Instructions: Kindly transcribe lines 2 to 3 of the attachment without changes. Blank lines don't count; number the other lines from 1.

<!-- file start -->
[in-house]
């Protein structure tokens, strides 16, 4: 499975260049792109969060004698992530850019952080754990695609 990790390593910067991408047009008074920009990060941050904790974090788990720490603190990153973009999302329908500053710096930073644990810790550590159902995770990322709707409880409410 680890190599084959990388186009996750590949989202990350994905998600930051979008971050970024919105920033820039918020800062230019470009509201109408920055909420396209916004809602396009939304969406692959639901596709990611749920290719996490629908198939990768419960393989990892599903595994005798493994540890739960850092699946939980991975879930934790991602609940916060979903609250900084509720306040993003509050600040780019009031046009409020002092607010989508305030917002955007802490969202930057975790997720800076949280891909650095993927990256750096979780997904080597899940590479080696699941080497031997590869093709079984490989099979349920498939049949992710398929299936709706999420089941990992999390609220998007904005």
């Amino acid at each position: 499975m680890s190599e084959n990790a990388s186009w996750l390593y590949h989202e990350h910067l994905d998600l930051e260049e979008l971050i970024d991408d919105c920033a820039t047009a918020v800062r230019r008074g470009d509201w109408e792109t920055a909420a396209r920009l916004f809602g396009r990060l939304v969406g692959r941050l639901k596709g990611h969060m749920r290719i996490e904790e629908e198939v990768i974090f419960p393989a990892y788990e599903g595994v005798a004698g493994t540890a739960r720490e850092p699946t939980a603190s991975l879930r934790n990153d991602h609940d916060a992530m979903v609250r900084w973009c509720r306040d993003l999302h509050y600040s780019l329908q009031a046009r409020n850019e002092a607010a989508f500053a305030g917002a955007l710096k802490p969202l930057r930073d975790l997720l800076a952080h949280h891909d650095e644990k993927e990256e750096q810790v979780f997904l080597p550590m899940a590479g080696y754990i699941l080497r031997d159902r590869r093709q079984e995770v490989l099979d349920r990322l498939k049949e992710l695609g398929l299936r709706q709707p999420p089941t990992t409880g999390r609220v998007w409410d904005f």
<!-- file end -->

């Protein structure tokens, strides 16, 4: 499975260049792109969060004698992530850019952080754990695609 990790390593910067991408047009008074920009990060941050904790974090788990720490603190990153973009999302329908500053710096930073644990810790550590159902995770990322709707409880409410 680890190599084959990388186009996750590949989202990350994905998600930051979008971050970024919105920033820039918020800062230019470009509201109408920055909420396209916004809602396009939304969406692959639901596709990611749920290719996490629908198939990768419960393989990892599903595994005798493994540890739960850092699946939980991975879930934790991602609940916060979903609250900084509720306040993003509050600040780019009031046009409020002092607010989508305030917002955007802490969202930057975790997720800076949280891909650095993927990256750096979780997904080597899940590479080696699941080497031997590869093709079984490989099979349920498939049949992710398929299936709706999420089941990992999390609220998007904005």
């Amino acid at each position: 499975m680890s190599e084959n990790a990388s186009w996750l390593y590949h989202e990350h910067l994905d998600l930051e260049e979008l971050i970024d991408d919105c920033a820039t047009a918020v800062r230019r008074g470009d509201w109408e792109t920055a909420a396209r920009l916004f809602g396009r990060l939304v969406g692959r941050l639901k596709g990611h969060m749920r290719i996490e904790e629908e198939v990768i974090f419960p393989a990892y788990e599903g595994v005798a004698g493994t540890a739960r720490e850092p699946t939980a603190s991975l879930r934790n990153d991602h609940d916060a992530m979903v609250r900084w973009c509720r306040d993003l999302h509050y600040s780019l329908q009031a046009r409020n850019e002092a607010a989508f500053a305030g917002a955007l710096k802490p969202l930057r930073d975790l997720l800076a952080h949280h891909d650095e644990k993927e990256e750096q810790v979780f997904l080597p550590m899940a590479g080696y754990i699941l080497r031997d159902r590869r093709q079984e995770v490989l099979d349920r990322l498939k049949e992710l695609g398929l299936r709706q709707p999420p089941t990992t409880g999390r609220v998007w409410d904005f």